Visible light satellite image (NASA) of 11 October 2014 showing Tropical Storm FAY, the sixth-named storm of the 2014 Atlantic hurricane season
Projected track for Tropical Storm FAY as of 11 October 2014 (courtesy of the U.S. Navy Research Laboratory based on NOAA data)
Projected track for Tropical Storm FAY as of 11 October 2014 (courtesy of the U.S. Navy Research Laboratory based on NOAA data)

Cyclonic activity in the North Atlantic basin is stirring, perhaps reacting to comments posted here on MITIGAT (ha, ha) or simply because Mother Nature will do what it does; the tropical depression in the central Atlantic has strengthened to become Tropical Storm FAY, the sixth-named tropical cyclone of the 2014 Atlantic hurricane season. now aiming toward Bermuda.

Color-enhanced infrared satellite image (NOAA) of 11 October 2014 showing Tropical Storm FAY and two tropical waves riding along 'hurricane alley'
Color-enhanced infrared satellite image (NOAA) of 11 October 2014 showing Tropical Storm FAY and two tropical waves riding along ‘hurricane alley’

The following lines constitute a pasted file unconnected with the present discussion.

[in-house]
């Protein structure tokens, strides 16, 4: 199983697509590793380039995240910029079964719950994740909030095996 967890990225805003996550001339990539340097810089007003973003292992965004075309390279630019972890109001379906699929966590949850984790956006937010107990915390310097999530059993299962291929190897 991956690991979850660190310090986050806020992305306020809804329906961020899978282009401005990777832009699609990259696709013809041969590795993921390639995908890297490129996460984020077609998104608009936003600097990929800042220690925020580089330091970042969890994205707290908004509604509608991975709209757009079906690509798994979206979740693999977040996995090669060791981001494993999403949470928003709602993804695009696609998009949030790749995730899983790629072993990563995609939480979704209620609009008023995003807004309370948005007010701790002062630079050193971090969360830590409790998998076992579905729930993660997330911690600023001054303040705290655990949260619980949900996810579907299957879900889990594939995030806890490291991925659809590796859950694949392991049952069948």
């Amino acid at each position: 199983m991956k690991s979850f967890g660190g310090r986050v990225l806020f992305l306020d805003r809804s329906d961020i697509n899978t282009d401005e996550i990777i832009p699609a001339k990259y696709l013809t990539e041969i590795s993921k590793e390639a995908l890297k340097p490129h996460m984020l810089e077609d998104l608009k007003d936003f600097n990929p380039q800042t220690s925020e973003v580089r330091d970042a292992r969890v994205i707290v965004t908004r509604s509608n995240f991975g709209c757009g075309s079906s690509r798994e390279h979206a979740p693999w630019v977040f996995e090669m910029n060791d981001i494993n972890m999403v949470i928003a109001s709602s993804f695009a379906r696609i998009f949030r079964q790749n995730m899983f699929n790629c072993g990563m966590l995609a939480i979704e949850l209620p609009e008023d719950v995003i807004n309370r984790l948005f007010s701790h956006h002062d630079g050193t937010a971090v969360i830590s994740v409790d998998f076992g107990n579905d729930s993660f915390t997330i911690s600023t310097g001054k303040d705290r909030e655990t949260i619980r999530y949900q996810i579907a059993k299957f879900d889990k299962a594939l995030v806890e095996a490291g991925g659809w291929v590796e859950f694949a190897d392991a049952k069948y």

This morning we also see two tropical waves riding the northern edge of ‘hurricane alley’, including a rather large and strong disturbance west of the Cape Verde islands. So there is plenty of fuel in the system in this later stage of the season warranting a reminder: Stay alert, be prepared, MITIGATE! Keep in mind, it only takes one hit to make it a bad day!

Satellite image (NASA) of 11 October 2014 of super-typhoon as it hits Okinawa VONGFONG
Satellite image (NASA) of 11 October 2014 of super-typhoon as it hits Okinawa VONGFONG
Latest projected track for super-typhoon VONGFONG as of 11 October 2014 (courtesy of the U.S. Navy Research Laboratory)
Latest projected track for super-typhoon VONGFONG as of 11 October 2014 (courtesy of the U.S. Navy Research Laboratory)